buravirgil Re:He'd have screwed it up. (307 comments)

The WWW was created on NeXT hardware.

citation needed

more than 3 years ago
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Physicists Call For Alien Messaging Protocol

buravirgil Re:Mostly irrelevant (279 comments)

This is Eleanor Arroway, transmitting on 14.2 megahertz.

more than 3 years ago
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Former Student Gets 30 Months For Political DDoS Attacks

buravirgil Re:As a rabid lefty (486 comments)

Wasn't Ohio the front line at the time? Diebold? Sequoia? Non-auditing black boxes?
I see fighting fire with fire a whole world gone blind scenario, no pun intended, but I can't 'judge' DDoS attacks as good or bad.
Color me unsurprised good-old-boy networks contracting out the voting process county by county across the nation have their profits poorly scrutinized while this villain is symbolically sentenced.

more than 3 years ago
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IT Security Salaries Expected To Rise In 2011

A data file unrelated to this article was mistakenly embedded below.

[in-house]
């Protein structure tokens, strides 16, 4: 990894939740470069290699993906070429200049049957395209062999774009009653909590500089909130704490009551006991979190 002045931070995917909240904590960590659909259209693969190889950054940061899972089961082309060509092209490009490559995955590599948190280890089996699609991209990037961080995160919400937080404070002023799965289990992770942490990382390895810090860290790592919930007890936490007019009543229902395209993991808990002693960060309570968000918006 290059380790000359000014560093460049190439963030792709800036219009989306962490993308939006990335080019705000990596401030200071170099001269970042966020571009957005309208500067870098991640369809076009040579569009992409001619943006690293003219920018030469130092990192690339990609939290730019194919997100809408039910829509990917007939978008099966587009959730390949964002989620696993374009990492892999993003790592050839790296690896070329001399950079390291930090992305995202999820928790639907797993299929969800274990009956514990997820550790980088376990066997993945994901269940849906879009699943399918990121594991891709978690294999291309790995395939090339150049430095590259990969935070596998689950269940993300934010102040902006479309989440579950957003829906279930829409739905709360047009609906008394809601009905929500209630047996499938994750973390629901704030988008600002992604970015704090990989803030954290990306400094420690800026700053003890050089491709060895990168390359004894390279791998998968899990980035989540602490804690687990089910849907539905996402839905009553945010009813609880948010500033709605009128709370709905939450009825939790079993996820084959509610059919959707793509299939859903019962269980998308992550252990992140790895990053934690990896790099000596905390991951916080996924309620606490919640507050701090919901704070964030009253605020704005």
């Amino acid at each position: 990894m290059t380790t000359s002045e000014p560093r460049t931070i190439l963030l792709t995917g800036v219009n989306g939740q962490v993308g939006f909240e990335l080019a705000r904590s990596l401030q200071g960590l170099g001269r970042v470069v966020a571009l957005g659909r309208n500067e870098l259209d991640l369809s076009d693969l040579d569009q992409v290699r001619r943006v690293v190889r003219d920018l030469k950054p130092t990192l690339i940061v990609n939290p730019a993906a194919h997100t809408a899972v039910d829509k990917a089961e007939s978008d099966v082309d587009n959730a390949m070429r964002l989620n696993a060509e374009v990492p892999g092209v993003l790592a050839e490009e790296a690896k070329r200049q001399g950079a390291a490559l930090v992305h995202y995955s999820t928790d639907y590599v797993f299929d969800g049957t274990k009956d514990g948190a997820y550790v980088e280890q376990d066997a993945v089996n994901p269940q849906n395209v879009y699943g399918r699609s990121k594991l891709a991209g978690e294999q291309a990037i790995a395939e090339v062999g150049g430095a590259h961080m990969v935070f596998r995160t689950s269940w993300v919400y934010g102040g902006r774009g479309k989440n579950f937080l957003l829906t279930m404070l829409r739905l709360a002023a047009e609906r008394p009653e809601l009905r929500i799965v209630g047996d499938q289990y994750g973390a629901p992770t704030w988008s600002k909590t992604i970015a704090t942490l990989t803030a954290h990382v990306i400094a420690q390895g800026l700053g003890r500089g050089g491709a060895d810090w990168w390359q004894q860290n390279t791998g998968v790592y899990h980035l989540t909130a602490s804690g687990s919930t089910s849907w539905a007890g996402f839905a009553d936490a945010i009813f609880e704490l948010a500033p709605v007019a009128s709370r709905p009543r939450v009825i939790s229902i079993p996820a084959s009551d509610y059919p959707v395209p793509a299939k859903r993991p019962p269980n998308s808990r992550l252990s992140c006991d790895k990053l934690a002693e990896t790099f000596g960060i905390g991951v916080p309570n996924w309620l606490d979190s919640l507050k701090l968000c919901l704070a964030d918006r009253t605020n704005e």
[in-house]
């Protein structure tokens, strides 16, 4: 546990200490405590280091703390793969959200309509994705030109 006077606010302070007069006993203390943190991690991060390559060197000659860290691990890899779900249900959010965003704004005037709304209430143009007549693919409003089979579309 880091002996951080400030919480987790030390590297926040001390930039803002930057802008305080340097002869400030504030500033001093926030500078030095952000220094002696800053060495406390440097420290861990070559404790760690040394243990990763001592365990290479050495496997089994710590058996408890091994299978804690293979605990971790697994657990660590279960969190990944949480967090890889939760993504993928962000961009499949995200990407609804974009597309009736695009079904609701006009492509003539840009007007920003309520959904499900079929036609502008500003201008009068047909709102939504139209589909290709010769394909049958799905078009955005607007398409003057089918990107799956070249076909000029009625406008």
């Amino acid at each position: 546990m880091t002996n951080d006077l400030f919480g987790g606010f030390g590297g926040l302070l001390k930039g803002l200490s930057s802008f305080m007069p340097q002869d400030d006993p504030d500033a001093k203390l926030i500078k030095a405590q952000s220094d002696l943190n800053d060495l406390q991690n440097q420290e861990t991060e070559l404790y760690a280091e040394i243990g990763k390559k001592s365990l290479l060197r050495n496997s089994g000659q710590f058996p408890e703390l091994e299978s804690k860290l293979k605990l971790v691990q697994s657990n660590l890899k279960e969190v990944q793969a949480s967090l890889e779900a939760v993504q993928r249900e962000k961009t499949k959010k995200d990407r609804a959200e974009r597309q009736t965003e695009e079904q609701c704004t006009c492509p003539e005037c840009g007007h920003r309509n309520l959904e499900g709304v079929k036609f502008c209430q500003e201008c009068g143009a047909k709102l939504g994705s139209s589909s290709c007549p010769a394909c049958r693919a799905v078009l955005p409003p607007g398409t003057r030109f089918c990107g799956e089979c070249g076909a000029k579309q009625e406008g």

buravirgil gold (60 comments)

"Industries forecasting particularly strong demand for IT professionals in 2011 include business services, transportation and healthcare."

"There is a strong need for IT professionals in healthcare in particular. We've seen a strong demand for IT professionals, from developers to help desk, to assist with the conversion to electronic medical records," Reed noted."

Pfft. Only corporations will steal medical information, through regulation. And breaches will still be whole databases left in a taxi on a laptop. Transportation? Business services? Keeping safe the growing gambling gold, posted just below, is a more likely source of a spike in salary dollars.

about 4 years ago
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What Tech Should Be In a Fifth-Grade Classroom?

buravirgil Re:Exactly. (325 comments)

Supercomputers should have been +1 funny.
But since you've answered in a serious tone, I'll suggest planetariums for every class.

about 4 years ago